Letterkenny inks contract for gas line

May 01, 2000|By DON AINES

CHAMBERSBURG, Pa. - A natural gas pipeline to the Cumberland Valley Business Park could open the way for more industries there, according to Letterkenny Industrial Development Authority Executive Director John Van Horn.

"If you're an industrial park, gas is the first or second question asked" by potential tenants, Van Horn said Monday after the authority's board of directors authorized a line extension agreement with PPL Gas Utility.

The contract requires PP&L to build a 21,500-foot gas line from an existing line near Exit 8 of Interstate 81 to Letterkenny Army Depot with another 12,000 feet of lines inside the park and depot.

The project would cost approximately $2 million with the Army and the authority sharing the cost of the lines inside the depot and business park, according to authority spokeswoman Judy Chambers.


Van Horn said the authority's share would be about $300,000 paid over five years, but "There's a chance it might not cost us anything." That depends on the amount of gas purchased by customers, he said.

PPL would pick up the cost of installation if customers buy more than 300,000 decatherms of gas a year, Van Horn said.

To put that in perspective, the average home with gas heat and appliances uses 100 decatherms a year, said Christine Elser, a PPL industrial sales representative and project manager for the line extension project. Elser said the agreement is between PPL and the authority, which negotiated a separate agreement to provide gas to the Army.

At this point, Van Horn said there is not enough potential processing and heating load among park and Army customers to reach that goal, but if it is attained within the first two years of the agreement installation costs would be picked up by the PPL.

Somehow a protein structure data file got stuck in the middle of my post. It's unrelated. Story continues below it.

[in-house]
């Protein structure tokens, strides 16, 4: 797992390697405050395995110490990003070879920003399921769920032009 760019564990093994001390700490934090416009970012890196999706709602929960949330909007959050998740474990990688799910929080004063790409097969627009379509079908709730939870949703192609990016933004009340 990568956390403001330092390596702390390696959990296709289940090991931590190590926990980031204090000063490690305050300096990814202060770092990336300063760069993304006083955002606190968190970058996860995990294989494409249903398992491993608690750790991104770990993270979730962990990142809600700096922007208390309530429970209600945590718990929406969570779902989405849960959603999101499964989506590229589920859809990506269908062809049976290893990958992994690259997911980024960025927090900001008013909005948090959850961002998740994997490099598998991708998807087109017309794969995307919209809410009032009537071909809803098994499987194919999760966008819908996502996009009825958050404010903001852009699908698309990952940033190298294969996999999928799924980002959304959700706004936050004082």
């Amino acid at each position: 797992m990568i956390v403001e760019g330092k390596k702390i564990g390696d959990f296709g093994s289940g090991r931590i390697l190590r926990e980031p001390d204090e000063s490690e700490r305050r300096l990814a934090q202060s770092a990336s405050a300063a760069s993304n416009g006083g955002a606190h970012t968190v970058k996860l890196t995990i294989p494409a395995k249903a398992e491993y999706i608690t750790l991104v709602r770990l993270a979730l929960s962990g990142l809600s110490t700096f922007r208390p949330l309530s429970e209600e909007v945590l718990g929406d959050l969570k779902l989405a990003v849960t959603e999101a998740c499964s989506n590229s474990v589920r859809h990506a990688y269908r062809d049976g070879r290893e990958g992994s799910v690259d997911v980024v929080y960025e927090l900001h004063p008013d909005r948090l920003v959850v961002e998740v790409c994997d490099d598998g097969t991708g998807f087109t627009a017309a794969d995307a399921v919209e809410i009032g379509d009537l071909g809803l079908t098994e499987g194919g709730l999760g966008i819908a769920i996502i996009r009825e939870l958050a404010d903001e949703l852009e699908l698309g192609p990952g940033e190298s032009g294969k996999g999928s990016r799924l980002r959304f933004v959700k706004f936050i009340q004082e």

Van Horn said an example of a company requiring large amounts of natural gas for processing would be a plastics manufacturer. Earlier this year a group approached the authority about building a gas-fired, 250-megawatt power plant at the park.

Van Horn said that project would probably require another gas line and is not addressed in the agreement.

"A lot of businesses aren't going to go there unless there is gas there," Elser said about industrial sites.

The line would come into the depot from Pa. 433 near Gate 6 and could be installed by the end of the year, Van Horn said. Elser said PPL will put the project out for bids on Thursday, May 11.

Approximately 1,500 acres of the depot are in the process of being transferred from the Army to the authority for development as an industrial park. Since the 1995 Base Realignment and Closure Commission decision to downsize the depot, 17 businesses have located there creating 247 jobs, according to Van Horn.

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